I am curious about EDM lifter oiling. Flat tappet lifters so equipped have a oil hole drilled in the face of the lifter, offset to the lifter centerline. Those may or may not be beneficial if the valve spring pressure is more than 130 lb / 320 lb open. Crower offers mechanical lifters with the optional EDM oil hole. Those look like the ones I will use with a solid lifter cam the next time the opportunity arises.

I wonder how long it would take for the little EDM hole to stop up with debris in the oil or stop up due to normal wear.
Mouse to me the longer lasting flat cam is one with better core.

To get one to survives break in Parkerized is a good bet. This covers the cam with heavy layer of additive so the cam has as much help as it can get with the coating that holds oil. Its not the best but on a good core its a good first step.

There are several other coatings and core upgrades that can help. Often its the cheapest flat hydraulic cams that go south 100 miles after install. Now i cant afford all the best but got a decent cam with options above that may help it last. They also say there rockwell checked of course i would assume this is needed on all cores but im sure its not done.

I got one of these for my latest build hoping it last with minimal zddp additives. Of course i will be trying all i can to make it last.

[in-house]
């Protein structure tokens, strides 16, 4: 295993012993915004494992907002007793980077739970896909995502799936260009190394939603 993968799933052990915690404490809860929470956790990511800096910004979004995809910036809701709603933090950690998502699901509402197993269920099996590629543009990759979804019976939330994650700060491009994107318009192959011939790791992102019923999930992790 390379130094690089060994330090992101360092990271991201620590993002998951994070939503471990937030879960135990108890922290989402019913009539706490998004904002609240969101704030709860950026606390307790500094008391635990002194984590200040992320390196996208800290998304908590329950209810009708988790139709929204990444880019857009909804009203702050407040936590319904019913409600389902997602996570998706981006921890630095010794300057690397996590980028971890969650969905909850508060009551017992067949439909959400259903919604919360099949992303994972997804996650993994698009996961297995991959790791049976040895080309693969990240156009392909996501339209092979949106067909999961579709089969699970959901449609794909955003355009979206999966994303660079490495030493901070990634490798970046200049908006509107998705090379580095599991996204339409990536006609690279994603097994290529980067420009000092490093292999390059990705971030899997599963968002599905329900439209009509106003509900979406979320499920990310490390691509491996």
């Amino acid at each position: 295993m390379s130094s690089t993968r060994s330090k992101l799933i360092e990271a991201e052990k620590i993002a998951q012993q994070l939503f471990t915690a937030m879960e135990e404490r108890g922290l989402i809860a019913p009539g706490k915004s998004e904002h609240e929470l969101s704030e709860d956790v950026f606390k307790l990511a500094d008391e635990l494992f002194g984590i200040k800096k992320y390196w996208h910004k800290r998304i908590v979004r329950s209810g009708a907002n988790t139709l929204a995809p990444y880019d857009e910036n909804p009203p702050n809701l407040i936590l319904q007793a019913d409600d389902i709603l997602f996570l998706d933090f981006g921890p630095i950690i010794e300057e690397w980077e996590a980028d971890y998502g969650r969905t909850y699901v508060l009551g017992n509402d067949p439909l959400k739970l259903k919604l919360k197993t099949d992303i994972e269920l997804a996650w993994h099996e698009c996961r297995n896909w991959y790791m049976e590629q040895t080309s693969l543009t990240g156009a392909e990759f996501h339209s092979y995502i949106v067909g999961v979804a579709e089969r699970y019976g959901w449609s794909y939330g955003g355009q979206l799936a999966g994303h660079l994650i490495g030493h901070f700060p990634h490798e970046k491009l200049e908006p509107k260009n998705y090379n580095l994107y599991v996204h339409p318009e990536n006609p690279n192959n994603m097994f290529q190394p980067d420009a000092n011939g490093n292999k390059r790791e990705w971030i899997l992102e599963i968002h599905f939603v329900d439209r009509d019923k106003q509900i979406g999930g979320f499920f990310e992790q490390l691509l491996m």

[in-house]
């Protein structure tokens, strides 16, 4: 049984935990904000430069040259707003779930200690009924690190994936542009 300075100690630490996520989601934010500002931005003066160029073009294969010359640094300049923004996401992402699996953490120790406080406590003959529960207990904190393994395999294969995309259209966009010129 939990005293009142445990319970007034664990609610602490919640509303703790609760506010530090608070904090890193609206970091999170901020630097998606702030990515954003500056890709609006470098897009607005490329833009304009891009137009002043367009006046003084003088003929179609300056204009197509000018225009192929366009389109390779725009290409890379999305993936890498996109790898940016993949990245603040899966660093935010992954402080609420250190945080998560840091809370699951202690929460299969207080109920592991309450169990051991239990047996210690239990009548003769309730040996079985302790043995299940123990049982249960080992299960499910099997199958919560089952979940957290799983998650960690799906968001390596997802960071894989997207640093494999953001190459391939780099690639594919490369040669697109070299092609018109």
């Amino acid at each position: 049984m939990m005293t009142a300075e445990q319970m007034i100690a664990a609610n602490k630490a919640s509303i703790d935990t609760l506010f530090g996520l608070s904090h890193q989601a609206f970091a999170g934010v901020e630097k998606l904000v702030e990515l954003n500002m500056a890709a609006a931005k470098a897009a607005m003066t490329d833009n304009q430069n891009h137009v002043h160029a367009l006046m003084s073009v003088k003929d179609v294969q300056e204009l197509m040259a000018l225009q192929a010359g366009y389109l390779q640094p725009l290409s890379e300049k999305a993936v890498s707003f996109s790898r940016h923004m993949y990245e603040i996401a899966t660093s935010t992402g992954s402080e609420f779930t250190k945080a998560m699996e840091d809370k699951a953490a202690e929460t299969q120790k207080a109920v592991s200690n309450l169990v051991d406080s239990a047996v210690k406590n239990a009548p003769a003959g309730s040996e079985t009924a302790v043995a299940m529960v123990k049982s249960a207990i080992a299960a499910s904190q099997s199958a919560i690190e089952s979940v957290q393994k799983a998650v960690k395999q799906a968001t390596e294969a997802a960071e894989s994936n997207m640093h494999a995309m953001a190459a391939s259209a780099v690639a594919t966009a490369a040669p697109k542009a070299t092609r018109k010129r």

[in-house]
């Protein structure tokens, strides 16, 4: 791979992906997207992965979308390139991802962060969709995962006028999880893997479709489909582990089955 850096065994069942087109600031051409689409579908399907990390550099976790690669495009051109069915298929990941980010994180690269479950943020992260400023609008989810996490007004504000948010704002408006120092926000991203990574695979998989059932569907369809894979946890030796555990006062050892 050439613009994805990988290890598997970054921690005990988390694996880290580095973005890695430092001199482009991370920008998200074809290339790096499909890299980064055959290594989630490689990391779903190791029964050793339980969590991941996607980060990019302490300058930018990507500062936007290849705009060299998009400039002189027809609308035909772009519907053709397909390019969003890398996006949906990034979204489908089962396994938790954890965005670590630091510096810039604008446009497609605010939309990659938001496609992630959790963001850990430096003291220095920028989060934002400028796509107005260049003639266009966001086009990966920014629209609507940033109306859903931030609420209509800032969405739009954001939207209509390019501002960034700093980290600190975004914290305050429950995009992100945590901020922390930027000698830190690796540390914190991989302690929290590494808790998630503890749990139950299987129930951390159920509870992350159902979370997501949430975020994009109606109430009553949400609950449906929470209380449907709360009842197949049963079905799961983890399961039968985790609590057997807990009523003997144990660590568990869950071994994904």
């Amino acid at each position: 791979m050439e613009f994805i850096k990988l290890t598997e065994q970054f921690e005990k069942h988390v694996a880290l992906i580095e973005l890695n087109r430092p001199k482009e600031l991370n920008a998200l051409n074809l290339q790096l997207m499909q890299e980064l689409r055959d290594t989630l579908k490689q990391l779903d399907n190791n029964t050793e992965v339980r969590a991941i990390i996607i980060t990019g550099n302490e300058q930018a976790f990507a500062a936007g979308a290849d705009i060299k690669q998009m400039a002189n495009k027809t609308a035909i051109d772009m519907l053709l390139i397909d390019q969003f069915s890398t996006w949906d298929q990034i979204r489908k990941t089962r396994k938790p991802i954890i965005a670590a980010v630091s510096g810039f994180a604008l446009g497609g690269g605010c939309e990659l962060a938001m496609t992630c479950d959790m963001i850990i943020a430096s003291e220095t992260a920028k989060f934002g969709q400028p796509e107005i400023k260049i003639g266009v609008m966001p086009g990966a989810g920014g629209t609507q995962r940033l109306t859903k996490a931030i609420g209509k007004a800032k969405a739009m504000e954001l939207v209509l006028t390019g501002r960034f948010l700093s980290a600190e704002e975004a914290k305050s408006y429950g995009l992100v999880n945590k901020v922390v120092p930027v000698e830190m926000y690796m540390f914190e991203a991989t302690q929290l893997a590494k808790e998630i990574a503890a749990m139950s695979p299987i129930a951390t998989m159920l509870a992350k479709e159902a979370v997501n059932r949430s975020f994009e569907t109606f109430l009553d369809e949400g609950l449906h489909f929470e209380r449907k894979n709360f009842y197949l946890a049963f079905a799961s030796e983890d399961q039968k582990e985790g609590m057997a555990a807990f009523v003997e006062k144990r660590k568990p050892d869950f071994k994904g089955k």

Assault Superior Torque Solid Camshaft SBC .562/.584 Lift Small Block Chevy | eBay

Im hoping the cam above will last with some strong enough springs to make it last and still hit its redline marks. I also got a couple of springs and scale to test there ratings and setups. Should be able to get the springs in the under 400 lbs range. Just hope thats enough to hit the 7200+ rpm redline.

To the OP

You just need to get the right rotella blend they make them for modern engines and they make them for older motors with the zddp in tacked. You have to figure hundreds of industrial equipment need the right oil. So it on the shelf some where. Not like the entire country has written off its tractors and 18 wheeler and all the farm equipment. Some of this stuff last for 40 years of hard service. Some has been operating for the last hundred years.

You can also get the comp and other manufacturers cam lube on ebay pretty cheap. it does mix with the oil quickly and embeds into the metal and stays there until its wiped away buy metal to metal contact.

I do agree the break in oil is the best bet. Jor gibbs and others are great stuff. But 100 dollar oil changes suck. If you can run it for the first 5K miles it should help the motor last with only minimal zddp in the future. It does help to keep the zddp level high enough to keep the cam alive.

Hope this helps.
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Old 03-20-2017, 10:21 AM
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Zinc based oil

I sincerely thank all of you for your advice. That's why I love this site! I guess what I'm asking is do I need to continue using zinc based oil in my future oil changes.
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Old 03-20-2017, 10:28 AM
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Originally Posted by Forty2door View Post
I sincerely thank all of you for your advice. That's why I love this site! I guess what I'm asking is do I need to continue using zinc based oil in my future oil changes.